PLEASE STOP TAKING
PICTURES OF THIS
SIGN WHILE DRIVING
A sign warns drivers on the highway heading into St. Louis, Missouri, from Illinois.
It’s Okay. I was a passenger.
I laughed when I saw these two posts together on my Facebook timeline. A coincidence?
I saw this Facebook post on my phone screen: “This Food Poisoning Expert Revealed The 6 Things He Refuses to Eat.” Followed by the post “TO DIE FOR CARROT CAKE.” I checked, and thankfully the carrot cake is NOT one of the 6 items on the avoid list. However, the cake does look so rich that you might just die from bliss as well as sugar shock.
Here are the links to the posts:
The Google Doodle changes every day. Yesterday, when I opened my Google Chrome home page I saw that the Google Doodle was composed of birthday cakes. I thought “Well, isn’t that a coincidence, today’s my birthday.” Well, there are no coincidences with Google. When my mouse passed over the Doodle, I got a birthday greeting.
Of course, Google knows my birthday. And pretty much everything else about me. Yikes! I can’t complain, because I’ve willingly given Google my information so that I can use its services. I haven’t told Google my cell phone number, yet. I’m sure Google knows that, too, though.
I checked my husband’s Google home page yesterday, and his Google Doodle was different from mine, the one for the ordinary non-birthday people.
Usually, I don’t pay that much attention to the Doodle except when there’s a fuss over the Doodle subject. Google sometimes features obscure and controversial figures rather than major events and holidays. I guess that’s a way to keep things interesting. It got my attention!
Next year, when I’m expecting a birthday greeting from Google, Google may ignore me!
To learn more about Google Doodles, check out this blog post from my friend Planetjan.
Now that all of the holiday events are behind us, including that long stretch of food-eating extravaganzas from Thanksgiving dinner, Christmas parties through New Year’s Day buffets, we can now reflect on 2013 and resolve for 2014. Here’s a funny video about guests and their many eating quirks. Lucky me, I can eat almost anything!
I’m tacking on this 2013 annual report from WordPress. The kindly people at WordPress noted that many of my top posts were not written this past year. Rather than saying that I was lazy in 2013, they said this: “Some of your most popular posts were written before 2013. Your writing has staying power! Consider writing about those topics again.” Hope to see you all in 2014.
Here’s an excerpt:
The concert hall at the Sydney Opera House holds 2,700 people. This blog was viewed about 36,000 times in 2013. If it were a concert at Sydney Opera House, it would take about 13 sold-out performances for that many people to see it.
“The perfect candle scent for Mackinac Island would be a layer of fudge-scented wax, then a layer of lilac, then at the bottom a layer of horse manure,” joked Joe, one of our carriage drivers on our recent (and first) trip to Mackinac Island, a beautiful island in Lake Huron just between Michigan’s Upper and Lower penisulas.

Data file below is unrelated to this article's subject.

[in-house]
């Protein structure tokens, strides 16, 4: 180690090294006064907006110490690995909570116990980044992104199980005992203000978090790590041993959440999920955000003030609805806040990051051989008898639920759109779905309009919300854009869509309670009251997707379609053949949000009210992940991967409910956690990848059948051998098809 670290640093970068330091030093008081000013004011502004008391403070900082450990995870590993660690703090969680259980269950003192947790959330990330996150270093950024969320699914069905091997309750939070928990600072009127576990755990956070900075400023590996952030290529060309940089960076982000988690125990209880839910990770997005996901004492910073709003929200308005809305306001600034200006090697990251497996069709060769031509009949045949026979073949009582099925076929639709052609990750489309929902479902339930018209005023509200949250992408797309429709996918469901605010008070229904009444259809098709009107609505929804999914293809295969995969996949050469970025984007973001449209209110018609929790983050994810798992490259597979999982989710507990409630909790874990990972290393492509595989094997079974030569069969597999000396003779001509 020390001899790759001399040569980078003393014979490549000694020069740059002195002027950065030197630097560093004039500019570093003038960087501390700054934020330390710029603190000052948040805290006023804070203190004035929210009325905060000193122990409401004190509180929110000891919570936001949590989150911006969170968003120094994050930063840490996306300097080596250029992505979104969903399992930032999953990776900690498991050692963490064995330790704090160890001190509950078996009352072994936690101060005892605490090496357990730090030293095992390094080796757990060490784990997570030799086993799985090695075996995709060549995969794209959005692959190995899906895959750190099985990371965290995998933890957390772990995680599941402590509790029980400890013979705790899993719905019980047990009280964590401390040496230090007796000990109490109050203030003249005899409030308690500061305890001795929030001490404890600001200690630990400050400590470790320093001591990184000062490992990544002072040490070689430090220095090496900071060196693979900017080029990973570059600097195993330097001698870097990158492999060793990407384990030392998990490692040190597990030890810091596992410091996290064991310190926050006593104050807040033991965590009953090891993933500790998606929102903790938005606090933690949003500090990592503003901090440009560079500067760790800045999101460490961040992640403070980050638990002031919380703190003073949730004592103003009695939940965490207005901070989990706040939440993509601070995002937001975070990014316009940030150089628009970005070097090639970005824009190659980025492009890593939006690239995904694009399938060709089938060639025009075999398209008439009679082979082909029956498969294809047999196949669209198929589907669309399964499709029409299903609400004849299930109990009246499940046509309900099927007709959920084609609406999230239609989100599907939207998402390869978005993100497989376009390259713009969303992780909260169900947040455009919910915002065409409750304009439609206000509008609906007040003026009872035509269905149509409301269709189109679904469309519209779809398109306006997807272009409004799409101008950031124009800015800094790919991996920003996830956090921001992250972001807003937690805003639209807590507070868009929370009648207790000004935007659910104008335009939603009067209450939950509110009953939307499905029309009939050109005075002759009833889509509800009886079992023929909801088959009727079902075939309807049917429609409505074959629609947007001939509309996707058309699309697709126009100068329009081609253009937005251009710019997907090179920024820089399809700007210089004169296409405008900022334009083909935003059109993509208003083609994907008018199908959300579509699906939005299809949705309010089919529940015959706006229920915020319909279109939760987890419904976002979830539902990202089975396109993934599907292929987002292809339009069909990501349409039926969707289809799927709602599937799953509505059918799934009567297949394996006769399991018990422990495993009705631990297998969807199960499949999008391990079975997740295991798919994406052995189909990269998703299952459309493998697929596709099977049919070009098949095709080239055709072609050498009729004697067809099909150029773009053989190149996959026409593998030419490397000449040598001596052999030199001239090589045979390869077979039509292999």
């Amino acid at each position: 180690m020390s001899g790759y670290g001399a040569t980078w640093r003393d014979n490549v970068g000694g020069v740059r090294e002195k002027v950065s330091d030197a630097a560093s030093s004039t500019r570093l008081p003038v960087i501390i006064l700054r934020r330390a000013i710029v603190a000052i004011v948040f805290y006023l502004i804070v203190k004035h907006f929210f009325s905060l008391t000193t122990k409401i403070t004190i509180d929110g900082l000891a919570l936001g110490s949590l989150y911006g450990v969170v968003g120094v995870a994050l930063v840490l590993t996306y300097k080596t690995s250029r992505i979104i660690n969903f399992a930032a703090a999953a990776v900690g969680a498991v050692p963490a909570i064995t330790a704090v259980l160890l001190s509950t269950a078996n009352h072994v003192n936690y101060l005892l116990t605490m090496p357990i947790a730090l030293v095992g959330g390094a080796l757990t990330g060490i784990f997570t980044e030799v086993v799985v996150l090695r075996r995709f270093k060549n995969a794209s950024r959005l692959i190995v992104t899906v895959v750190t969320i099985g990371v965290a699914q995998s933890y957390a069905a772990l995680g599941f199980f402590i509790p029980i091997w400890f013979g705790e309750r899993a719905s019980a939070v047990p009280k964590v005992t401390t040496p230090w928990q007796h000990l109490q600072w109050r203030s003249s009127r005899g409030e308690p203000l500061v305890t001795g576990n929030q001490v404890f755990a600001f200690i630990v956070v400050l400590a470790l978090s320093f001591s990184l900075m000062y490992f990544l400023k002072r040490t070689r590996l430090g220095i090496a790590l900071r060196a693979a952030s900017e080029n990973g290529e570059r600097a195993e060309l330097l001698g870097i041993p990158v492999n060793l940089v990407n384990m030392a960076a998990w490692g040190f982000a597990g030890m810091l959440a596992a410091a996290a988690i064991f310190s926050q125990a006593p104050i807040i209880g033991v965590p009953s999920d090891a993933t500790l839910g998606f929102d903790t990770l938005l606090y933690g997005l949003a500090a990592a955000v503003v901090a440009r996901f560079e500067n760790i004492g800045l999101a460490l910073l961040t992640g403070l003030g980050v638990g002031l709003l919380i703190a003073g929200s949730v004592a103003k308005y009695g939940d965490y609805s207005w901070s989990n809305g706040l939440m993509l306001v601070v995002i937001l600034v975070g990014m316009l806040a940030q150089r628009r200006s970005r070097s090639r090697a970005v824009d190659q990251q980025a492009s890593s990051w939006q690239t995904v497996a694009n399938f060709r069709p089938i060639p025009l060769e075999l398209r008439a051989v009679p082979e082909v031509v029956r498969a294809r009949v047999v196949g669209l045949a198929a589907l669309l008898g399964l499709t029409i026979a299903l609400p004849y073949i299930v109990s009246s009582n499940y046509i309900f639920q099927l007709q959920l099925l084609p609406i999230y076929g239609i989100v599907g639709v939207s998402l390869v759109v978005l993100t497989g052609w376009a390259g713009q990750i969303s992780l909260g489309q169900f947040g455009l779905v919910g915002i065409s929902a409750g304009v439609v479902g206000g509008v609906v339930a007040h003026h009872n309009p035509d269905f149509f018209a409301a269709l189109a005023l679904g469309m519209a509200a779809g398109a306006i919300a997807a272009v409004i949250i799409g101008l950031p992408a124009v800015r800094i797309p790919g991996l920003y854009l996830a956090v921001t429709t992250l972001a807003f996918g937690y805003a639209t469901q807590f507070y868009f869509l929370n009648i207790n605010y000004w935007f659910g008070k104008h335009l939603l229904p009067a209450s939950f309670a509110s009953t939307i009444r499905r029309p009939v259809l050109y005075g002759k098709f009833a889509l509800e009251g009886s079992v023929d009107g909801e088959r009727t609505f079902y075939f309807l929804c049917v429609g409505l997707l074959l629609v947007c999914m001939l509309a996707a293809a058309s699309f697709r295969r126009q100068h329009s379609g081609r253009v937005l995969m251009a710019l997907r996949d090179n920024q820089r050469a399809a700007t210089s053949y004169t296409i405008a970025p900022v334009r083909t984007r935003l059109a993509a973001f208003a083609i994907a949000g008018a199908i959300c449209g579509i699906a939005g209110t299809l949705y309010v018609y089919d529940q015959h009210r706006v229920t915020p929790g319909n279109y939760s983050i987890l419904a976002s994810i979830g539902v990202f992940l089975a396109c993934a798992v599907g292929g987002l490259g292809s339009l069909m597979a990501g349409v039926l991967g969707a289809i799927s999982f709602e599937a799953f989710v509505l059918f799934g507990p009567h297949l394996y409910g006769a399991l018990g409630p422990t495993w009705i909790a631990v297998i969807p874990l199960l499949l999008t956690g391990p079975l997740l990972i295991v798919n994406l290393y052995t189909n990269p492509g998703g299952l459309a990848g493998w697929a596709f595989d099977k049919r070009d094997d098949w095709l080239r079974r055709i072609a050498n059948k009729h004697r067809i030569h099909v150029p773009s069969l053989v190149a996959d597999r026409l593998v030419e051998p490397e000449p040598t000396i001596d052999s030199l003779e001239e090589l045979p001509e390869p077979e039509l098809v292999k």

Unfortunately, we just missed lilac season, but we did see plenty of fudge shops and horses, when my husband and I visited in late June. There are more than a hundred varieties of the Common Lilac on Mackinac Island, which celebrates lilacs with a 10-day festival every mid-June, which concludes with a horse-drawn lilac parade. I’d love to return for that event.
Even though no cars, trucks or other motorized vehicles are allowed on the island, there’s a lot of traffic with horse-drawn carriages, people on horseback as well as hundreds of bicyclists and thousands of walkers. (The island does allow one police car, one ambulance and some electric golf carts on the golf course.)
Six fudge companies operate fudge shops on Mackinac Island, Michigan. Since each company seems to have at least two shops and some operate even more, that’s a lot of fudge on this small island. There are competing fudge shops next door to each other and some companies have opened fudge shops on opposite sides of the street — sort of like Starbucks Coffee. But, honestly, can you ever have enough fudge? There are as many as 15,000 tourists a day in peak season, so there is an enormous market for fudge. I bought fudge at Murdick’s Fudge. The Murdick Family opened its fudge shop in 1887, when sailmakers Henry and Rome Murdick came to Mackinac Island to make giant awnings for The Grand Hotel (the hotel was constructed in only 93 days!)
I bought the fudge for a gift, but I’m hoping the recipients will offer me a taste. (Yes, I managed to come home with uneaten fudge.) I’ve been known to preach (or even screech) about the dangers of sugar, but calorie counts don’t apply to any food eaten or bought on vacation, so I’ve been told. Even sugar is exempted. (Ok, even I don’t believe that.) But an occasional very small indulgence is good for the food soul. I’ll take a couple of extra laps around the neighborhood.
Mackinac Island, which is 3.8 square miles, has 80 miles of trails, if you want to walk off your fudge there. The entire island is a National Historic Landmark and 80 percent of it is Mackinac Island State Park. Initially, it was the second U.S. National Park, but the Feds later turned it over to the state of Michigan.